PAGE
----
S.2186 - Repeal Existing Policies that Encourage and Allow Legal HIV Discrimination Act of 2017115th Congress (2017-2018) |
|Sponsor:||Sen. Coons, Christopher A. [D-DE] (Introduced 12/04/2017)|
|Committees:||Senate - Judiciary|
|Latest Action:||Senate - 12/04/2017 Read twice and referred to the Committee on the Judiciary. (All Actions)|
This bill has the status Introduced
Here are the steps for Status of Legislation:
- Passed Senate
- Passed House
- To President
- Became Law
Summary: S.2186 — 115th Congress (2017-2018)All Information (Except Text)
Introduced in Senate (12/04/2017)
Repeal Existing Policies that Encourage and Allow Legal HIV Discrimination Act of 2017 or the REPEAL HIV Discrimination Act of 2017This bill expresses the sense of Congress that federal and state laws, policies, and regulations regarding people living with human immunodeficiency virus (HIV) should: (1) not place unique or additional burdens on such individuals solely as a result of their HIV status; and (2) demonstrate a public health-oriented, evidence-based, medically accurate, and contemporary understanding of HIV transmission, health implications, treatment, and the impact of punitive HIV-specific laws, policies, regulations, and judicial precedents and decisions on public health and on affected people, families, and communities.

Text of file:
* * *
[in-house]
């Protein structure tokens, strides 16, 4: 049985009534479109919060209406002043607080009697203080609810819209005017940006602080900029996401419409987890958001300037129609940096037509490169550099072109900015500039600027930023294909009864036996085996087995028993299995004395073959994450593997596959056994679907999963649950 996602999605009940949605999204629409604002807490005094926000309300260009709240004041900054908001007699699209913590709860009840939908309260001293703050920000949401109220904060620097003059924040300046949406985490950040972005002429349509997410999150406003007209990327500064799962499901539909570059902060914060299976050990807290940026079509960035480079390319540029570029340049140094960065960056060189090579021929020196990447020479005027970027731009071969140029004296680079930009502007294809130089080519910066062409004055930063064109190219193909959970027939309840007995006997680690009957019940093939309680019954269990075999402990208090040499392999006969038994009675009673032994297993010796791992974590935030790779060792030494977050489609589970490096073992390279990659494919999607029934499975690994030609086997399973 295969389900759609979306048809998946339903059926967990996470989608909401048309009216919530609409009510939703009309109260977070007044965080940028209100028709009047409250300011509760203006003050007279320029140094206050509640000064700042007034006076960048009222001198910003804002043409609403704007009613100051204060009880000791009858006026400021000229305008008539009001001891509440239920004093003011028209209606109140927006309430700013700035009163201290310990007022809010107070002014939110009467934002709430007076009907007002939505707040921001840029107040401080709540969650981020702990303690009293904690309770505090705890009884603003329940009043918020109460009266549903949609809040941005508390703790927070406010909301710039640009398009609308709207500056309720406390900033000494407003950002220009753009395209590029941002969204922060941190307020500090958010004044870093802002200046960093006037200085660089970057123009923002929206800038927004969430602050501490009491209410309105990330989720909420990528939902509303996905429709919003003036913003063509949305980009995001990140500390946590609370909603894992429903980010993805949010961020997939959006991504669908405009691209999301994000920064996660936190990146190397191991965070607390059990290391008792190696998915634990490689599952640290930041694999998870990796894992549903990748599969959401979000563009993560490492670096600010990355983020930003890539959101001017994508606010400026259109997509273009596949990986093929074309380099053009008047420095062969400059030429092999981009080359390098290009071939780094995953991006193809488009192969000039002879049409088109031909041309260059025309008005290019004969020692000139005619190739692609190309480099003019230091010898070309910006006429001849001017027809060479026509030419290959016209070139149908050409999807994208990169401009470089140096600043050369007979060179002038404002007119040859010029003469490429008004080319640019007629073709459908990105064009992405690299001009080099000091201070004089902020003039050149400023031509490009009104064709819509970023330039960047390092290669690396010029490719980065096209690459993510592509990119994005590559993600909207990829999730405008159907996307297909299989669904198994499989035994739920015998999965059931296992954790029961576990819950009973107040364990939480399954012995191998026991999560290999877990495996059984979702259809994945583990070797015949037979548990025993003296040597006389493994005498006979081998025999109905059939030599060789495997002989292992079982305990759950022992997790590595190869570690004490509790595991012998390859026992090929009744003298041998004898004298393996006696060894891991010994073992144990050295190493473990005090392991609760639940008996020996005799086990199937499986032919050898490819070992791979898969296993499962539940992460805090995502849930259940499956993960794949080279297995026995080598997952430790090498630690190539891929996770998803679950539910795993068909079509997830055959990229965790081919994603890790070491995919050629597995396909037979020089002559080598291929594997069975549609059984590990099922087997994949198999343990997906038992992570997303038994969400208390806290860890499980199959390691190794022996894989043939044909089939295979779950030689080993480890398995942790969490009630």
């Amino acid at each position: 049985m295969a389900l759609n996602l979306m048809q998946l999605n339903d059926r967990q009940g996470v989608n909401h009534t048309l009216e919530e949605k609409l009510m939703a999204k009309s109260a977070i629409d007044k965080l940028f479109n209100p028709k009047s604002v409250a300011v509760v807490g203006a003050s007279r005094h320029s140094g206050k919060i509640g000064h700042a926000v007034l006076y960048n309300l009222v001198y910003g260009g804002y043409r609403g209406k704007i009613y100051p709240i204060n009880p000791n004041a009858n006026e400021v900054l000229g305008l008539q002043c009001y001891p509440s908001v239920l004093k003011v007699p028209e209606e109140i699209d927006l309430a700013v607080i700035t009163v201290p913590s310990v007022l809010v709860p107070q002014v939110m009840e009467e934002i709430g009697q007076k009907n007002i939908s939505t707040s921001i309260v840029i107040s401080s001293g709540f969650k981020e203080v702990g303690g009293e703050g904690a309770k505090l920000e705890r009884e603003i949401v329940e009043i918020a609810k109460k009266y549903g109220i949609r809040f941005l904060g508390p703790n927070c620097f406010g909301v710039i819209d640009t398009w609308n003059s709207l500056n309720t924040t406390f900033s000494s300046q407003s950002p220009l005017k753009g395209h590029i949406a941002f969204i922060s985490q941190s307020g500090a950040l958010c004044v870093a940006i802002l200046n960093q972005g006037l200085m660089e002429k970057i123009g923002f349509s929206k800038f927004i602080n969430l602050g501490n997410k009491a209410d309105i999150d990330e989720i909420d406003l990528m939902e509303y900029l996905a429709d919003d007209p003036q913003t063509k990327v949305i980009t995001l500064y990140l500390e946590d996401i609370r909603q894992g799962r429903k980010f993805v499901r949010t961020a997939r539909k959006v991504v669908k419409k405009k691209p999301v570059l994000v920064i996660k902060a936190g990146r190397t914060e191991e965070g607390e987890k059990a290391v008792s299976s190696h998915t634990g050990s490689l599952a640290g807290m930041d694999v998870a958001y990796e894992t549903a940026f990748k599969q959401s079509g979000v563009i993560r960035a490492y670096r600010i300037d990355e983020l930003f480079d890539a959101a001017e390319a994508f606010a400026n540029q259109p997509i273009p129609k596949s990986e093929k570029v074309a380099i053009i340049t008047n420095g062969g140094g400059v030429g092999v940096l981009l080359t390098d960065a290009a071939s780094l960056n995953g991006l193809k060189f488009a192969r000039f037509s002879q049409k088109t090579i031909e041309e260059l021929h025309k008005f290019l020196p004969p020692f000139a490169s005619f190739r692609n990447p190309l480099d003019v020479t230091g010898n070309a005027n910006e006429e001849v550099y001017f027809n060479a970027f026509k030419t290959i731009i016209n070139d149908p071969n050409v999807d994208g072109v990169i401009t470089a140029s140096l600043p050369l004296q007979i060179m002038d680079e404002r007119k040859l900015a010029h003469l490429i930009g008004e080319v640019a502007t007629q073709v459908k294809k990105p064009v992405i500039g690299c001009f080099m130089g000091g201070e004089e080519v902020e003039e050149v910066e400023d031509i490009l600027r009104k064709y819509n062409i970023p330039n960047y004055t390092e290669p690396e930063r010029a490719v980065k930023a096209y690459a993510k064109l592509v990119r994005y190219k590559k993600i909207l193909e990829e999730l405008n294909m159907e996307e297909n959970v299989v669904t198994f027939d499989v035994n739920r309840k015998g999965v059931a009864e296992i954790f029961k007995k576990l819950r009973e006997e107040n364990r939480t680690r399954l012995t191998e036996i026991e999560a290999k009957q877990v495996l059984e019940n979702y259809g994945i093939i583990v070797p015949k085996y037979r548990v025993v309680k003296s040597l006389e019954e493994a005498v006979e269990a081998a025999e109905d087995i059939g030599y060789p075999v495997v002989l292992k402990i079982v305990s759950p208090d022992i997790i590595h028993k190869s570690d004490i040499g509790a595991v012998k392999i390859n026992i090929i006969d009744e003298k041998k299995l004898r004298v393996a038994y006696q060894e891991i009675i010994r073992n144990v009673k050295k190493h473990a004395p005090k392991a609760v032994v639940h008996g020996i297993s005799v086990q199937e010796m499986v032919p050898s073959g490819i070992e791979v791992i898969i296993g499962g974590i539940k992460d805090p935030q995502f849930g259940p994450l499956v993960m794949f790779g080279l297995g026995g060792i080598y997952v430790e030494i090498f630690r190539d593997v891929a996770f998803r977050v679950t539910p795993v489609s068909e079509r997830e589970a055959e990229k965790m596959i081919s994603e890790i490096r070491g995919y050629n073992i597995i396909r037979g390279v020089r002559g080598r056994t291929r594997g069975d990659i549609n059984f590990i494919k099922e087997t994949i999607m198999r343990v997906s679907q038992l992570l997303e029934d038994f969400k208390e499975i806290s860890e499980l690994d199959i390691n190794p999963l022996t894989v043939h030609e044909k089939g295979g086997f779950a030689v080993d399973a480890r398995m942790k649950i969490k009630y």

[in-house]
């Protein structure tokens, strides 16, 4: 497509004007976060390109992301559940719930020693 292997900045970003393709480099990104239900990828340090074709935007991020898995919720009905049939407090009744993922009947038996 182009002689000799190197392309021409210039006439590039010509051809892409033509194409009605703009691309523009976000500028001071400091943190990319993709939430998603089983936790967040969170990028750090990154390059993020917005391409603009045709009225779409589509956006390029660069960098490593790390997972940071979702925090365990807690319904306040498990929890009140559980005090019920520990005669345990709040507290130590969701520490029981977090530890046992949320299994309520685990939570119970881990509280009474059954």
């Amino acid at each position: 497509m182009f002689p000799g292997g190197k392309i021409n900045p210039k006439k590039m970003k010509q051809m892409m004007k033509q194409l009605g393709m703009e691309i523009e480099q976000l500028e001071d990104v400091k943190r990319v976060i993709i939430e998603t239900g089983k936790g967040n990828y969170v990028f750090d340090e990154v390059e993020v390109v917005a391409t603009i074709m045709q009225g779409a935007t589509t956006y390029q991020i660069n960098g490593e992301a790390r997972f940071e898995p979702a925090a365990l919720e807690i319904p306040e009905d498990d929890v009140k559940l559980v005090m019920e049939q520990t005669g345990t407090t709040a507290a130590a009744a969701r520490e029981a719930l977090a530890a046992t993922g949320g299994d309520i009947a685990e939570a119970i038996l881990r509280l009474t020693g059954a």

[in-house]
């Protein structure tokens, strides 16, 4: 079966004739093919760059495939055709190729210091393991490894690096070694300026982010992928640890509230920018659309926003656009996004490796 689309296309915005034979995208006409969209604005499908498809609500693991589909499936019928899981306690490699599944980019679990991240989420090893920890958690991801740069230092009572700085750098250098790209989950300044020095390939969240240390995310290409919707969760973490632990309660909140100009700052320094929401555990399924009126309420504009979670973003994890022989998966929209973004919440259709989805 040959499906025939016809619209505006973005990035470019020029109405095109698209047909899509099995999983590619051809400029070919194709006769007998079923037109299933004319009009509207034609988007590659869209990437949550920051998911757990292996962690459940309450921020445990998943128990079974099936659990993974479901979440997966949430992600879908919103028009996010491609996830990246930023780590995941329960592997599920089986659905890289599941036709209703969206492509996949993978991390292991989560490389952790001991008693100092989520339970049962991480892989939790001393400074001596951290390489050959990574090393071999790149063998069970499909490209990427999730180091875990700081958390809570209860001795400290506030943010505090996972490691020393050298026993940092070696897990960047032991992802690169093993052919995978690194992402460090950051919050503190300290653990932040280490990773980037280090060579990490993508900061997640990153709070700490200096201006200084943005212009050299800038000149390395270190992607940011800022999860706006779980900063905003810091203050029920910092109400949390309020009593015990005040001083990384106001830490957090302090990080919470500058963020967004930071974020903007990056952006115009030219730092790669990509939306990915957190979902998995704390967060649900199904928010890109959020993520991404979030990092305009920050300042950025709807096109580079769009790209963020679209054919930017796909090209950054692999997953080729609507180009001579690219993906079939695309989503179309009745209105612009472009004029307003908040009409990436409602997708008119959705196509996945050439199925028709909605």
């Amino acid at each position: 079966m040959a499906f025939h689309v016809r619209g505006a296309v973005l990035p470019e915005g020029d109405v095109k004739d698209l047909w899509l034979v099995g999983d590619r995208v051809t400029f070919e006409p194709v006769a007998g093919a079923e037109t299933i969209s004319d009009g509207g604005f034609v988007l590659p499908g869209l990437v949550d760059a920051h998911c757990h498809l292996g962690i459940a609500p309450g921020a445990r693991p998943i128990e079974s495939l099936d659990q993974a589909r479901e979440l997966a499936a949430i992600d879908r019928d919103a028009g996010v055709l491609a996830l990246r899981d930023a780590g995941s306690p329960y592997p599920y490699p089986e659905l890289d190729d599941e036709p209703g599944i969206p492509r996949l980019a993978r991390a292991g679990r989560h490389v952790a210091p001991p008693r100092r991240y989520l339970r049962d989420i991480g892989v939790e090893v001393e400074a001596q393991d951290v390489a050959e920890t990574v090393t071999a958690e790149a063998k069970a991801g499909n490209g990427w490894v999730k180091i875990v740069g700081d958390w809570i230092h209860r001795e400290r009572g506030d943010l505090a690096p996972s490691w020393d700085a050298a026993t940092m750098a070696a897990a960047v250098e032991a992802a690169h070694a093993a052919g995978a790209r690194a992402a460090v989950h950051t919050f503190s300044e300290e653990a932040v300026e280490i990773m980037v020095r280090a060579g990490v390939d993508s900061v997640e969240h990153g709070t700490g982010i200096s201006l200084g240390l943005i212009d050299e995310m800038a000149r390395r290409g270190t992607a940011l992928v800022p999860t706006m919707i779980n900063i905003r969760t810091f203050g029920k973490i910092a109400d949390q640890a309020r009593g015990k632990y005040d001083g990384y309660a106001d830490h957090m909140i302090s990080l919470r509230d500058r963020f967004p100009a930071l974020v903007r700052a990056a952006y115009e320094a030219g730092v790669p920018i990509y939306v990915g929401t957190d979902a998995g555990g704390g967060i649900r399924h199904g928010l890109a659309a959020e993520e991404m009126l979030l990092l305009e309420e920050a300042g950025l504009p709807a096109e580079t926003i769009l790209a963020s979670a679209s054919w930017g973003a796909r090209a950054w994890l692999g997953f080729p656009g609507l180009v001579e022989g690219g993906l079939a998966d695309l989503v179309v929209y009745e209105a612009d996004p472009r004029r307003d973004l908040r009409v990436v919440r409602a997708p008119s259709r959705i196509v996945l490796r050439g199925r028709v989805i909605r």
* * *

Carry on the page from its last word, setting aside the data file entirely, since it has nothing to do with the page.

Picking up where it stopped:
The bill directs the Department of Justice (DOJ), the Department of Health and Human Services (HHS), and the Department of Defense (DOD) to initiate a national review of federal (including military) and state laws, policies, regulations, and judicial precedents and decisions regarding criminal and related civil commitment cases involving people living with HIV. DOJ must transmit to Congress and make publicly available the results of such review with related recommendations.
DOJ and HHS must: (1) develop and publicly release guidance and best practice recommendations for states, and (2) establish an integrated monitoring and evaluation system to measure state progress.
DOJ, HHS, and DOD must transmit to the President and Congress any proposals necessary to implement adjustments to federal laws, policies, or regulations.
This bill shall not be construed to discourage the prosecution of individuals who intentionally transmit or attempt to transmit HIV to another individual.